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Harbour seal


Male: maximum 1.90 meter
Female: maximum 1.70 meter


Male: maximum 170 kilogram
Female: maximum 130 kilogram


 Gray with dark spots


Maximum around 35 years


Mostly fish (around 4 to 8 kilograms per day)


Swimming and hobbling


Humans (disturbance, hunt, pollution and by-catch in fykes and fishing nets)


Mature: betwee 2-5 years
Pregnancy: 10-11 months
Time of birth: summer(May, June, July)

  • Dut: Gewone zeehond
  • Eng: Harbour seal (common seal, sand seal)
  • Fren: le veau marin
  • Ger: Gemeiner Seehund
  • Lat: Phoca vitulina
  • Dan: Spættede sæl
  • Nor: Steinkobbe
Harbour seal , Ecomare

Harbour seal

You wouldn't think so when looking into those beautiful black eyes, but harbour seals are wild predators! Their sharp teeth and streamlined body are perfect for hunting fish. Harbour seals are the most prominent seal speceis in the Wadden Sea. During low tide, they lie on the sandbanks in the sun and to rest. In the summer, they give birth and nurse their young. These seals are called harbour seals because they used to follow schools of fish into harbors.

On Texel

Zeehonden bij de vuurtoren, Salko de Wolf

You can see harbour seals on Texel at Ecomare, but you also see them in the wild along the North Sea coast, the wadden dike and by the lighthouse.

  • Distribution and habitat
    Distribution of the harbour seal, Ecomare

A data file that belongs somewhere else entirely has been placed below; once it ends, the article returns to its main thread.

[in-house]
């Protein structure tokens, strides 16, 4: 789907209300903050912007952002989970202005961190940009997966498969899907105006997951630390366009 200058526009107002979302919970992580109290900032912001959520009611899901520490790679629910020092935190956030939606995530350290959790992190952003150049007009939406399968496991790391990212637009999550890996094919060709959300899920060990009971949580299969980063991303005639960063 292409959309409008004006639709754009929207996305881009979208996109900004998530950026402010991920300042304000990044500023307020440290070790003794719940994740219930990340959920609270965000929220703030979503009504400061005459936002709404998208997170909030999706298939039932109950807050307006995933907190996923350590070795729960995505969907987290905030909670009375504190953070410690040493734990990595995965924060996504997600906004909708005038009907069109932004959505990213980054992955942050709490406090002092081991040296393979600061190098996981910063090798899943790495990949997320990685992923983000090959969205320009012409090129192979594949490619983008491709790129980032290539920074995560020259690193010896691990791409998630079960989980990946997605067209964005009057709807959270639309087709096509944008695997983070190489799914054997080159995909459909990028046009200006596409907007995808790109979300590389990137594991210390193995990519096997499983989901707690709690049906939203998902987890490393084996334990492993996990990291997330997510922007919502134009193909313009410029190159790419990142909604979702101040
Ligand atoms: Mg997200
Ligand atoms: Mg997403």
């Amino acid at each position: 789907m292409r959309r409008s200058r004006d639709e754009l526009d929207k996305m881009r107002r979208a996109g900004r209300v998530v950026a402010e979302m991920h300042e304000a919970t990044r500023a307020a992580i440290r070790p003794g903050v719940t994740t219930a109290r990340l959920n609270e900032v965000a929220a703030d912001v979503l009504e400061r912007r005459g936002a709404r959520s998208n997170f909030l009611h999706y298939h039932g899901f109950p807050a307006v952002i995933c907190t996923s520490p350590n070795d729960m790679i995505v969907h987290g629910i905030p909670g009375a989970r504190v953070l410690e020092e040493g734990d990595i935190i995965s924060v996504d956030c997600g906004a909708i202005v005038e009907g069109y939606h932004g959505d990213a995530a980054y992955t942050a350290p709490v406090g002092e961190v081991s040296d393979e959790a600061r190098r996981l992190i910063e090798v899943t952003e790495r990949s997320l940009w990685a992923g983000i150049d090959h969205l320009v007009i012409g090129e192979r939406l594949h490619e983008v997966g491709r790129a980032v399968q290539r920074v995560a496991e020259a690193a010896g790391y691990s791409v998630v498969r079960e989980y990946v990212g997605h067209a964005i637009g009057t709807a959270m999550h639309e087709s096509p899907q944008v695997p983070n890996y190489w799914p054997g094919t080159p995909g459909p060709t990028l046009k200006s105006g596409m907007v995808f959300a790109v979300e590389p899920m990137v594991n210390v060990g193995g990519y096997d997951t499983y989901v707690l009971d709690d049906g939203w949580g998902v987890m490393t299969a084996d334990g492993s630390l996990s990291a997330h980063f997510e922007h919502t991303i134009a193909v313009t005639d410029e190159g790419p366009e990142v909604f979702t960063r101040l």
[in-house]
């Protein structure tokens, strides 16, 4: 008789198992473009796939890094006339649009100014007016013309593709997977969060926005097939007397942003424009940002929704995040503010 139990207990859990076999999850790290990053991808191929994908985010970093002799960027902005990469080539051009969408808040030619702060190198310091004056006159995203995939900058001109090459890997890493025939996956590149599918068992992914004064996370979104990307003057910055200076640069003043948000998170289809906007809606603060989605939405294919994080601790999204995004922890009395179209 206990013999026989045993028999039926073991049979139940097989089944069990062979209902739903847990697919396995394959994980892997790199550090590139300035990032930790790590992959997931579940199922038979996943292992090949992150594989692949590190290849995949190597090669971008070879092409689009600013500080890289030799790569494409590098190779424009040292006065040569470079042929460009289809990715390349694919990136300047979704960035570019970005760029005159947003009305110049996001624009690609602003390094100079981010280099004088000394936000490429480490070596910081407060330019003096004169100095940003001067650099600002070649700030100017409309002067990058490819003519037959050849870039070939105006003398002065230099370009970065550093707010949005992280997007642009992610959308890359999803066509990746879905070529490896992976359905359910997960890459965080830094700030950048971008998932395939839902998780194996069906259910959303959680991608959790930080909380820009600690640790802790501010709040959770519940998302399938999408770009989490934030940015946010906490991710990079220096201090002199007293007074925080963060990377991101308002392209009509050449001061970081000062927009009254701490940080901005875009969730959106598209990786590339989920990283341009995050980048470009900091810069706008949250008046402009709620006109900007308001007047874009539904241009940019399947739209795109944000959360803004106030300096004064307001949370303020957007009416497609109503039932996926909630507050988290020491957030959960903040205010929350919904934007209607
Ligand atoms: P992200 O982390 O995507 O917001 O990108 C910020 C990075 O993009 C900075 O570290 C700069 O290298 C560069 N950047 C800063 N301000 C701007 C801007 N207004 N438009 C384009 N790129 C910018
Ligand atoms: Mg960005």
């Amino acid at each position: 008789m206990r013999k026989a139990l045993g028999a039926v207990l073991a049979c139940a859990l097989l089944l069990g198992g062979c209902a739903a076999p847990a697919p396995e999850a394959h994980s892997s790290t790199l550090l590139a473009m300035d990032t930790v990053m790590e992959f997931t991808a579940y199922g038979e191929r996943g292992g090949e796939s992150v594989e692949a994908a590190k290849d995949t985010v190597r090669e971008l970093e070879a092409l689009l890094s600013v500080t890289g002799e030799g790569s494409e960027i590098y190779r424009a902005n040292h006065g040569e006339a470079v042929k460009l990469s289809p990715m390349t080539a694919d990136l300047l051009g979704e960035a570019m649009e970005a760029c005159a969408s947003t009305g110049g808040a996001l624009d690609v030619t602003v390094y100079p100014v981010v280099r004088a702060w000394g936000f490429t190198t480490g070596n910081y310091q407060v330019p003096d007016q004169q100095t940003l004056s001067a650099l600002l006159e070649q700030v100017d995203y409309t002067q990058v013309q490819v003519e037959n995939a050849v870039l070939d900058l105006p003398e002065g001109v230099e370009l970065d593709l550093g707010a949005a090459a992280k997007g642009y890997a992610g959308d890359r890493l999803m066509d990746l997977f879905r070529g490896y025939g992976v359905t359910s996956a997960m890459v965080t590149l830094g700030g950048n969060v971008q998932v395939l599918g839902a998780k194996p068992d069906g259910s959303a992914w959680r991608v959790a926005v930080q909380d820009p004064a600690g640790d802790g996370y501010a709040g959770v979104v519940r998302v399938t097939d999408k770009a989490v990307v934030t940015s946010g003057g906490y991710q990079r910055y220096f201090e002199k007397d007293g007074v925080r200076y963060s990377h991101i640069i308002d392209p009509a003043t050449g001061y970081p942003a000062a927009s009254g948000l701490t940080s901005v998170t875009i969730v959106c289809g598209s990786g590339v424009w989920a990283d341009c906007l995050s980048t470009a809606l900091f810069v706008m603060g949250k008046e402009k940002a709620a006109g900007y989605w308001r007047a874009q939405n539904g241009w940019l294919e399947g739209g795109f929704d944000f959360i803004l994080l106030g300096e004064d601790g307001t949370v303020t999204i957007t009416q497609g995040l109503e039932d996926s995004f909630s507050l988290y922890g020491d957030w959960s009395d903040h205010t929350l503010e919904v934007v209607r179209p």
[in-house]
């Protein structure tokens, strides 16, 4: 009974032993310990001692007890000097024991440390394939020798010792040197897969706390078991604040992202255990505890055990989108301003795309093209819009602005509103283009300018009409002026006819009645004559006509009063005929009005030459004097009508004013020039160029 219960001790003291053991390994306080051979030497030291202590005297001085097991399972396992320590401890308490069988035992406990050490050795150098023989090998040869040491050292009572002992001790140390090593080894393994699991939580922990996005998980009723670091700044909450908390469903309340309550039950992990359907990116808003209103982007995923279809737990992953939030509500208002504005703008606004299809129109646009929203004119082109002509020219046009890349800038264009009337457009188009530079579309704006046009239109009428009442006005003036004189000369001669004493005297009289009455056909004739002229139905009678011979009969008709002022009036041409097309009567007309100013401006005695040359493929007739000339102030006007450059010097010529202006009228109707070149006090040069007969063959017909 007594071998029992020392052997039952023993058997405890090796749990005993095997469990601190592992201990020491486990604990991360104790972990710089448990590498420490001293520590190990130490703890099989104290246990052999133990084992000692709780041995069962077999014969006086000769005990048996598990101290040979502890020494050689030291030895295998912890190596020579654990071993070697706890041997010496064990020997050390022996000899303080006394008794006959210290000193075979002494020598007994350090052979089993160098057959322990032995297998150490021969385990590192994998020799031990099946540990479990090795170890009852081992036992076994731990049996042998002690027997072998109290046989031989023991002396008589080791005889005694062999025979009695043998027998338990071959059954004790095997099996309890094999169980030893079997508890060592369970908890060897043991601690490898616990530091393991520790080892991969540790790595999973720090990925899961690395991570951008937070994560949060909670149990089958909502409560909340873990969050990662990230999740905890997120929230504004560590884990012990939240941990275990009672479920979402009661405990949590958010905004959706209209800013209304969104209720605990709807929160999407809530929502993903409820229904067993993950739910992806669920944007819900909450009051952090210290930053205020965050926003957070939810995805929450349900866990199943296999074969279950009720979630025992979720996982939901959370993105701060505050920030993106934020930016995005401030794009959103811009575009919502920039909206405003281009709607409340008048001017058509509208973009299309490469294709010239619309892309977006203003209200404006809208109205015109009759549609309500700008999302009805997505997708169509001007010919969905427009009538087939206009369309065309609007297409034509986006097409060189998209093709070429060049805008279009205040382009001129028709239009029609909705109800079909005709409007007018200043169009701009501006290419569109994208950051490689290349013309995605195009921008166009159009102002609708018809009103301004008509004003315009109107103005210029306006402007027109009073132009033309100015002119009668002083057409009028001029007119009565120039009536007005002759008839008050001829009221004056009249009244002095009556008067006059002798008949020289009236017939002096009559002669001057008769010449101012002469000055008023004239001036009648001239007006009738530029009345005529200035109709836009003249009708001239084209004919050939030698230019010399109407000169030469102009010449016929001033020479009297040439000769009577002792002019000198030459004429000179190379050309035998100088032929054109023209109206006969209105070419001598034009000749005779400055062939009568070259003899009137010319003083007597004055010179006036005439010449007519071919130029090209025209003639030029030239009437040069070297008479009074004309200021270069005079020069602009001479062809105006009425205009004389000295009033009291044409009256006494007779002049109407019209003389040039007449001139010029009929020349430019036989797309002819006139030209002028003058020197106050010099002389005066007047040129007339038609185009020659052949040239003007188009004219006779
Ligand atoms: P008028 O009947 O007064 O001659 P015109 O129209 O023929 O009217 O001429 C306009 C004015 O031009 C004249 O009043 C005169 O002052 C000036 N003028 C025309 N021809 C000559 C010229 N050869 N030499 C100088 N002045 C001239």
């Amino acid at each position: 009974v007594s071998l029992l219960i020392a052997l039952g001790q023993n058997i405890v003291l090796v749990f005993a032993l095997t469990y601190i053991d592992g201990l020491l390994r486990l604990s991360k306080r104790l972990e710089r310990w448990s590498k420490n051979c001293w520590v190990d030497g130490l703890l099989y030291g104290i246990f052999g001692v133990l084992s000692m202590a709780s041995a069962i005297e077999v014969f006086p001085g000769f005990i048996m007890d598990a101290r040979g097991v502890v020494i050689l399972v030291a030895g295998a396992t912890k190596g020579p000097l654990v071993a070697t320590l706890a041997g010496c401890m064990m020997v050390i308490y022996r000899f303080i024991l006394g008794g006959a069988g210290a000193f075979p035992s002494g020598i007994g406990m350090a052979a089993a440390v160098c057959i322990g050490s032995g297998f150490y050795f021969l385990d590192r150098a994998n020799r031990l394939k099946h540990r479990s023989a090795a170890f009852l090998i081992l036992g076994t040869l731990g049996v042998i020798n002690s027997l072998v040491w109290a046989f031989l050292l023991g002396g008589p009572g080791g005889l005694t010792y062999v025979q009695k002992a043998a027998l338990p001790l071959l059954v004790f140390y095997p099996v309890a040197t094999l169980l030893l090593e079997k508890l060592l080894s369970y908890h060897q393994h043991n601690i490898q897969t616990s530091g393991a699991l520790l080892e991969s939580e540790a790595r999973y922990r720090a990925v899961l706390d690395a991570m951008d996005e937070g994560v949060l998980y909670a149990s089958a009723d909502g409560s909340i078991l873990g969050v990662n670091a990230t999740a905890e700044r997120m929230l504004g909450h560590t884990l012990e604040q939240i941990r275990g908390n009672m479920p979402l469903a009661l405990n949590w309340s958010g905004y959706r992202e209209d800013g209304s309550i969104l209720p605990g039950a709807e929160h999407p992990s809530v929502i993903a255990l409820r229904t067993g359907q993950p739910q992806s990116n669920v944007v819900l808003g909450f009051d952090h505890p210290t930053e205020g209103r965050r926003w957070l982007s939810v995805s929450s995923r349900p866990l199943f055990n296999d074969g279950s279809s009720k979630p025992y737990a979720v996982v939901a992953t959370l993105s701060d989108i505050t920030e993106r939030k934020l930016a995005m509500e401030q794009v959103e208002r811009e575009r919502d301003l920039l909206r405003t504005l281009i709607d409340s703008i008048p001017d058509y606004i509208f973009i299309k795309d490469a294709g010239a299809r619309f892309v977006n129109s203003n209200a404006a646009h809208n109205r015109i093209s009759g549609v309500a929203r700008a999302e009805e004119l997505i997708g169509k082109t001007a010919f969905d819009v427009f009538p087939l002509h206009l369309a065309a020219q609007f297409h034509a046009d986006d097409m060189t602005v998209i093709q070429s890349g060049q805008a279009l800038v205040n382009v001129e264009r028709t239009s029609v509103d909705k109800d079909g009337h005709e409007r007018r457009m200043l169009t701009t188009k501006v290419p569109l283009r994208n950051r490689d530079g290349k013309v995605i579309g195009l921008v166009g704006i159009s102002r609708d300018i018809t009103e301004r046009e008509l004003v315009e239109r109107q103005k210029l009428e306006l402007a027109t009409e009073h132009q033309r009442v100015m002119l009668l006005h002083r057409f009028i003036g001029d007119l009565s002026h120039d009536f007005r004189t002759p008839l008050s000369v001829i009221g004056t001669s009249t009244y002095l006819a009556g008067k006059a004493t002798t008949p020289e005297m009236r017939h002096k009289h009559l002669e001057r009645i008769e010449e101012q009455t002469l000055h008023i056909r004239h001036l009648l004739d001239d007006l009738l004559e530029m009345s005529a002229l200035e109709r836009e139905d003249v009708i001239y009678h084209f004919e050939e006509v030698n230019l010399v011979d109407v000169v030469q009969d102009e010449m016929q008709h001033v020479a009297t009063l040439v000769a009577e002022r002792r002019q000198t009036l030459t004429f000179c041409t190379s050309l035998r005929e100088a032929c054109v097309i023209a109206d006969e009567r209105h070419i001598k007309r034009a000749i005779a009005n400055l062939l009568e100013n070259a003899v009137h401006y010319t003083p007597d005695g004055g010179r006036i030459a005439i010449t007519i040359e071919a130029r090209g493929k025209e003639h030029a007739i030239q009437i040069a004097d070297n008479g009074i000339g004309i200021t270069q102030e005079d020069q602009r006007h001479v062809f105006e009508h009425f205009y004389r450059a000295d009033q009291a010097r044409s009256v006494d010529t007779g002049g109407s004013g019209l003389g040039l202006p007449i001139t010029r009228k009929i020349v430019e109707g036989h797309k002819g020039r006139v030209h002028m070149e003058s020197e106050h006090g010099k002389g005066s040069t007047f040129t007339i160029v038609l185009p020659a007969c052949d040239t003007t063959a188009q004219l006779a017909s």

Because you rarely see harbour seals in open sea, you would think that they are basically coastal animals. However, research using transmitters attached to seals have shown that they often swim more than 100 kilometers seaward. So they regularly swim in open sea but because they are mostly under water, they aren't often spotted. The harbour seal is found along almost all coasts of the northern Atlantic and Pacific Oceans and bordering seas. They have a particular preference for tidal regions and river mouths, where deserted sandbanks or stones are exposed during low tide.

  • Inland waters

    Seals have no problem living in brackish or fresh water, as long as there is enough fish. Seals used to swim upriver more often. However, since most Dutch rivers are now shut off by sluices and dams, it's not that easy to reach inland waters anymore. Nevertheless, it still happens. Seals are regularly spotted in the closed freshwater IJsselmeer and in the major rivers. The most adventurous have even reached Maastricht. In order to achieve that, the animals must have slipped through sluices while boats were passing through or when the gates were slightly open. After a period of time, they swim back or let themselves flow back to sea when waterways are drained.